My catching-up on the Netflix version of Michael Dobbs' House of Cards has taken a brief hiatus as the friend in question has actual work and family obligations. I'm taking advantage of the pause to go back to the original BBC miniseries with Ian Richardson in the role of F.U.
You know what? It'ts better. It has a faster pace, more sharply-drawn characters, it's funnier, and it isn't sanctimonius—it's an actual satire. Francis Urquhart is evil, and doesn't care that we in the audience know it. Francis Underwood wants us to like him. That may be the difference between the UK and the US in a nutshell.
Still, in three hours of the BBC miniseries, I find myself laughing out loud at Urquhart's deviousness and at the lampooning of British political archetypes (that, granted, require some context about British politics post-Thatcher). The Netflix series just seems so...sanctimonious. Melodramatic. Long.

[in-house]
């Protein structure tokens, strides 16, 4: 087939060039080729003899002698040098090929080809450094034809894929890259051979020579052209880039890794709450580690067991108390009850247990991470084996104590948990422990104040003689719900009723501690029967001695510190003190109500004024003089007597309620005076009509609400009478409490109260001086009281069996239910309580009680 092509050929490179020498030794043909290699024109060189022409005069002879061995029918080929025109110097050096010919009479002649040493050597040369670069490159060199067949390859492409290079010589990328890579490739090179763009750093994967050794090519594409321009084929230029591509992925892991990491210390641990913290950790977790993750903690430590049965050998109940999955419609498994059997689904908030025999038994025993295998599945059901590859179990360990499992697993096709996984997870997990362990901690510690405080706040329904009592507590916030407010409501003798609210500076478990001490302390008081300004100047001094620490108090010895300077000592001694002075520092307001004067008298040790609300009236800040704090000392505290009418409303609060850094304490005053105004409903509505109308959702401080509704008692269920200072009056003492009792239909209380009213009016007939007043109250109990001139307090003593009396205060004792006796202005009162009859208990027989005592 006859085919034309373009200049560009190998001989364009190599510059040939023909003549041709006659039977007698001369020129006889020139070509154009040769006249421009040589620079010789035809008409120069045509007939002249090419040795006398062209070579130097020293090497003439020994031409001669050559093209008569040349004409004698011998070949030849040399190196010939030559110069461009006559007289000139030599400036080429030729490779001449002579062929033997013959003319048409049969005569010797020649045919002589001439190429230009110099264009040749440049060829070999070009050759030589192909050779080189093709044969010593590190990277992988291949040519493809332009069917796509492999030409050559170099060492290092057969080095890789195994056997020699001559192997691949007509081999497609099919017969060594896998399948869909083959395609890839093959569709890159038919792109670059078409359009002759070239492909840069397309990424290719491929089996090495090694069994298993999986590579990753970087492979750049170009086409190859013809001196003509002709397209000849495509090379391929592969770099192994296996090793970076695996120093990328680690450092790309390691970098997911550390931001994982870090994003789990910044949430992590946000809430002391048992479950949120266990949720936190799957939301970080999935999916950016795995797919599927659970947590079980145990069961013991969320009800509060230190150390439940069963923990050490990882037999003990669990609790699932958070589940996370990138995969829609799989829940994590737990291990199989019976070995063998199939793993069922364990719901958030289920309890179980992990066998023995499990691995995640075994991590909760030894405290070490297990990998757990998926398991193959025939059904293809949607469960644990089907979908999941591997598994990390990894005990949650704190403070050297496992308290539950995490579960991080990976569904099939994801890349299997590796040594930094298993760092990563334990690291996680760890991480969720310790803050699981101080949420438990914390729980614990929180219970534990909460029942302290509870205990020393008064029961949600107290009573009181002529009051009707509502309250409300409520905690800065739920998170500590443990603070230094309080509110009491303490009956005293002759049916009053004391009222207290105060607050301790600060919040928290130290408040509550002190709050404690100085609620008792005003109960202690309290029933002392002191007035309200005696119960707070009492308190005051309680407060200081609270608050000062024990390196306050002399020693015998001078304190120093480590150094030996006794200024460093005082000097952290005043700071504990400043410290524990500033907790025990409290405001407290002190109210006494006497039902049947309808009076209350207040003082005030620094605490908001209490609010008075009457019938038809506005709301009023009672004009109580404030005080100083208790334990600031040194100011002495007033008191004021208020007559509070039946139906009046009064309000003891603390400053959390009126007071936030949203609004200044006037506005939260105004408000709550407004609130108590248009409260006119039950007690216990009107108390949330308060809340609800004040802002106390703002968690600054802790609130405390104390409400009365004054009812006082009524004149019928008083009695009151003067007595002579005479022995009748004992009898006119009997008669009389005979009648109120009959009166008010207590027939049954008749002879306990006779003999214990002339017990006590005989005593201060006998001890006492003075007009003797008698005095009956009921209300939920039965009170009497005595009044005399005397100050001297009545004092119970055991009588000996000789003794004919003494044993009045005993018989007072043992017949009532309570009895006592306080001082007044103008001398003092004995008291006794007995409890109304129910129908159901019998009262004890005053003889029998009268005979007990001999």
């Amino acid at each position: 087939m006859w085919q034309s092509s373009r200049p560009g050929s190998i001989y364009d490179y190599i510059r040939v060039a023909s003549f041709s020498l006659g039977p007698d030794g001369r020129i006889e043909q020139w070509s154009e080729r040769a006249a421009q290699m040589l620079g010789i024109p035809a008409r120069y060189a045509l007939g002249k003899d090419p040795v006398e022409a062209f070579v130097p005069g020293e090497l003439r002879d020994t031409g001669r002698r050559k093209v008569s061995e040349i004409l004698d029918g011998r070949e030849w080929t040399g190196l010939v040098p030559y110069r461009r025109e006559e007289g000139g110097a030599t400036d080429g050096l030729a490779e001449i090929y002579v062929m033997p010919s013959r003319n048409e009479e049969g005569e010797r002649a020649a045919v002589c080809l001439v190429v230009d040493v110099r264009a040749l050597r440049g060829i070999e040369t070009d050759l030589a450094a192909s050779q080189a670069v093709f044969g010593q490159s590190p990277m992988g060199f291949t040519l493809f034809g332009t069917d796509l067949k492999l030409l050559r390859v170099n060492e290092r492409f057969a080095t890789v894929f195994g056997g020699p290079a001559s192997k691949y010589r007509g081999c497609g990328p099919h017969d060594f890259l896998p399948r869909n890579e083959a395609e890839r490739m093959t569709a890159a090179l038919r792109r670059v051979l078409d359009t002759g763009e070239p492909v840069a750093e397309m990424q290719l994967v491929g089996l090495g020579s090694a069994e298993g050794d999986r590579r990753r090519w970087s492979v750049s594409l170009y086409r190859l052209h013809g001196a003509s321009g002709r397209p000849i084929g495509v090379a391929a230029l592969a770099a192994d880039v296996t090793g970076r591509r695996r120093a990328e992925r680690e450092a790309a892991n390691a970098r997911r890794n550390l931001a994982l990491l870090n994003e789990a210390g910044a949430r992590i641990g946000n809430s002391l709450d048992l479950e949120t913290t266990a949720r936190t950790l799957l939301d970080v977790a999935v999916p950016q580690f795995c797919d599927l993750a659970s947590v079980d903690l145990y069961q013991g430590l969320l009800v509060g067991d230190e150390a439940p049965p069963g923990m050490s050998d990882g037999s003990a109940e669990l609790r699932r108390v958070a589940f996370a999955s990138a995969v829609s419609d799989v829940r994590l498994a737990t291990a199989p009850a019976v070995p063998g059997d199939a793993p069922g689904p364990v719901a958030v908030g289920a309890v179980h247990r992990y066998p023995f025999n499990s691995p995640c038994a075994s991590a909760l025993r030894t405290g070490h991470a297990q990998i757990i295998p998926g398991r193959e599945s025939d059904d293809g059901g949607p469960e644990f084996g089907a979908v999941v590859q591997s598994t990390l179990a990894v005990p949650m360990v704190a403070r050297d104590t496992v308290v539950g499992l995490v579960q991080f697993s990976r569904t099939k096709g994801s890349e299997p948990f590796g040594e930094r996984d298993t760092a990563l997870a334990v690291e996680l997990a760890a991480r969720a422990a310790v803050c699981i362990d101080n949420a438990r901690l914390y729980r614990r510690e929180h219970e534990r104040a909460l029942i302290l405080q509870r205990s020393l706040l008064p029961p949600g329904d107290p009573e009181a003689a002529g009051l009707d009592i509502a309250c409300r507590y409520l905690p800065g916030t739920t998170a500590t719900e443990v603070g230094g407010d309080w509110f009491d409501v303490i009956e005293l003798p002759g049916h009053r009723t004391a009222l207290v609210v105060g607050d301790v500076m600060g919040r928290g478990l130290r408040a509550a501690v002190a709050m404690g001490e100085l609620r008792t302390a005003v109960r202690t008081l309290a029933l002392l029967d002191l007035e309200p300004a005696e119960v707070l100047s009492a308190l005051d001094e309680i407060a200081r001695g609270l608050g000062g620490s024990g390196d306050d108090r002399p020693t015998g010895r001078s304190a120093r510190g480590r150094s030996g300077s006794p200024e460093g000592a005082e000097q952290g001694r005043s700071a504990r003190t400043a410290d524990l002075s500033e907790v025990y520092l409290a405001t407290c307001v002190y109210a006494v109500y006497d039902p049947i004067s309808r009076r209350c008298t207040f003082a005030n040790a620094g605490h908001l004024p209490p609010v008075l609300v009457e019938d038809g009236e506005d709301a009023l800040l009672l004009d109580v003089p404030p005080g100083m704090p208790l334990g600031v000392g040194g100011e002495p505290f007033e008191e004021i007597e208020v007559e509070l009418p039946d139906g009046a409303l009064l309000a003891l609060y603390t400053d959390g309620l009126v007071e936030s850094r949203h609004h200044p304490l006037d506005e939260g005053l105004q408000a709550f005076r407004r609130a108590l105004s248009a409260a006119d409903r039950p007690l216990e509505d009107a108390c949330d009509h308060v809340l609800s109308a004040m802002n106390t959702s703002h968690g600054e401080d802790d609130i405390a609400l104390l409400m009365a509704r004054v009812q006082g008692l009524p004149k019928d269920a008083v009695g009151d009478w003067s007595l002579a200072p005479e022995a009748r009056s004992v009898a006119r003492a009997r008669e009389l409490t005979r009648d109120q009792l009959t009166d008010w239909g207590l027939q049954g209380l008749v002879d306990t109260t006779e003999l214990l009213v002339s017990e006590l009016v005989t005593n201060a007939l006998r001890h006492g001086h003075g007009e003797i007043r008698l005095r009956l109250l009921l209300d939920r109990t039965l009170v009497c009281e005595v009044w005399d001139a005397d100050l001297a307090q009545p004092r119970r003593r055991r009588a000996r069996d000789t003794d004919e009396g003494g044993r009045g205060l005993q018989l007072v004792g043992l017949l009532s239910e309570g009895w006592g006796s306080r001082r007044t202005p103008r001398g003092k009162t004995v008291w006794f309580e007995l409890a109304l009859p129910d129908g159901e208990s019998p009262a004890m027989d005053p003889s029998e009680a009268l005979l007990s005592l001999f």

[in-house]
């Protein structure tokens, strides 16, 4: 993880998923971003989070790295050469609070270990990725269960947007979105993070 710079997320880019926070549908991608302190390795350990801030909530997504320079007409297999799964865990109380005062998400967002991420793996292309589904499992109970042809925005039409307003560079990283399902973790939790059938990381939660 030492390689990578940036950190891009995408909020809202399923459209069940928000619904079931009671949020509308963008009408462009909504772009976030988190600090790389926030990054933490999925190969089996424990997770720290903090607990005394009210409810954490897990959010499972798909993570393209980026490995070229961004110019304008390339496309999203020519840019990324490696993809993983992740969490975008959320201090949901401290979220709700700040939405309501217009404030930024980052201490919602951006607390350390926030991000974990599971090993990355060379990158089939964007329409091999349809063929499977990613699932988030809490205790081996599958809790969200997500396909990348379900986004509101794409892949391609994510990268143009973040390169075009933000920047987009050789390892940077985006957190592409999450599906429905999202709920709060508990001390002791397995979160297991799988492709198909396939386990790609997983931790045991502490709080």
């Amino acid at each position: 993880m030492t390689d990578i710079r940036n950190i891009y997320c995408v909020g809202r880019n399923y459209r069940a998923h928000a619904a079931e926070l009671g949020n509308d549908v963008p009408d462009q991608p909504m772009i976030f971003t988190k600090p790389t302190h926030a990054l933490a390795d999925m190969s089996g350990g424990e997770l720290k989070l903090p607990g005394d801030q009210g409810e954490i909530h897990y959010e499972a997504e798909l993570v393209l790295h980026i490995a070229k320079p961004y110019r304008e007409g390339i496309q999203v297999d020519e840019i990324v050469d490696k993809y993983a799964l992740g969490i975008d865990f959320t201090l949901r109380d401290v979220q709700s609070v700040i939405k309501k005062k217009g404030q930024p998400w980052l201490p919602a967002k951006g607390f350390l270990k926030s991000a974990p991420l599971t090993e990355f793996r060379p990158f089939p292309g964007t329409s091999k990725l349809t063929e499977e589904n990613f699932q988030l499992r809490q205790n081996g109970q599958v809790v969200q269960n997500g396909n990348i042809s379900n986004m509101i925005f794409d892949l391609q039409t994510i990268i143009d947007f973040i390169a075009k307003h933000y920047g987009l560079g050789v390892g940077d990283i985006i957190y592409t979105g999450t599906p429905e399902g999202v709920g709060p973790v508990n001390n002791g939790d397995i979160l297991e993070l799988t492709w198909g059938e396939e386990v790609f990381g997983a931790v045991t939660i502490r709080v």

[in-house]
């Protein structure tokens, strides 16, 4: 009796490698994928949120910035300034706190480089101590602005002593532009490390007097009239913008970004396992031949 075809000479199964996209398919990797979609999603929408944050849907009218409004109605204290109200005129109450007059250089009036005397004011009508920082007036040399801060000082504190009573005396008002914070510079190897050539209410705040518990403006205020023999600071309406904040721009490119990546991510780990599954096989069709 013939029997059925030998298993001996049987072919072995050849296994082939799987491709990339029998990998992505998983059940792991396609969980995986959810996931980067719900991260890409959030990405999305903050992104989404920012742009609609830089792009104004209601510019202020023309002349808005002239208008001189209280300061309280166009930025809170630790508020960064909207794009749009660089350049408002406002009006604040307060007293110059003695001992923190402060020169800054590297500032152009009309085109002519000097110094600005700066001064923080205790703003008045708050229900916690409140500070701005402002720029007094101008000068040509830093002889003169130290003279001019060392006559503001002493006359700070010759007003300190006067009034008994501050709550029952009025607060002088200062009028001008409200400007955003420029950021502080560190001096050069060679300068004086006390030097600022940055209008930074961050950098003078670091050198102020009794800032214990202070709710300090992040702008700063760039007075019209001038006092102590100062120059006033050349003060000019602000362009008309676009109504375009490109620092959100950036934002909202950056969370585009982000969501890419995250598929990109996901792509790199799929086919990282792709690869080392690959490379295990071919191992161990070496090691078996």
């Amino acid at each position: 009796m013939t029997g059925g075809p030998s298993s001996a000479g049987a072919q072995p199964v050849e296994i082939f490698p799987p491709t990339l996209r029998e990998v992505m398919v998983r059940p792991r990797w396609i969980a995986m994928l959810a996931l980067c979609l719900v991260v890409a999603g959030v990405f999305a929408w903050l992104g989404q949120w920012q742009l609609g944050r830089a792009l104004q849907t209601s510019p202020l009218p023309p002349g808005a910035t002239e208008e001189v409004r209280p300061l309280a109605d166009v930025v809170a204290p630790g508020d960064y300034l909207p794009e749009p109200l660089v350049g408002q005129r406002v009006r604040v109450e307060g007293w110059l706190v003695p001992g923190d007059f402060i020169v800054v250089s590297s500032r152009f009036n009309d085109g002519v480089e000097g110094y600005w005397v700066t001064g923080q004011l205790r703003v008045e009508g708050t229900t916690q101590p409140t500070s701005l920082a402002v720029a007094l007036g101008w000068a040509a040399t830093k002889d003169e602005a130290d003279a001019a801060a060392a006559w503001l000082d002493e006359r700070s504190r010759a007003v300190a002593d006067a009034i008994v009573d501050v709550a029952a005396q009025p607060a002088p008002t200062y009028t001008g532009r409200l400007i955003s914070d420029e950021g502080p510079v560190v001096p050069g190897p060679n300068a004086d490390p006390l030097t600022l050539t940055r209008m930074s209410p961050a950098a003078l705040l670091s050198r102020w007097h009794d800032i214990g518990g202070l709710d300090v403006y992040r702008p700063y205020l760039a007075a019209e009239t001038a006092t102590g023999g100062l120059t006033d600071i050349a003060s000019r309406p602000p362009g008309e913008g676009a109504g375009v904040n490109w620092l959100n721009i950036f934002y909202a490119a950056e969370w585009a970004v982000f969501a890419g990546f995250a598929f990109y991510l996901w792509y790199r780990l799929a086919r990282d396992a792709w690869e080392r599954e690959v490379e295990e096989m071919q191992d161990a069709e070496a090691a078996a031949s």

The British understand satire. Americans, not so much. Comparing the two versions of House of Cards side by side has been an education.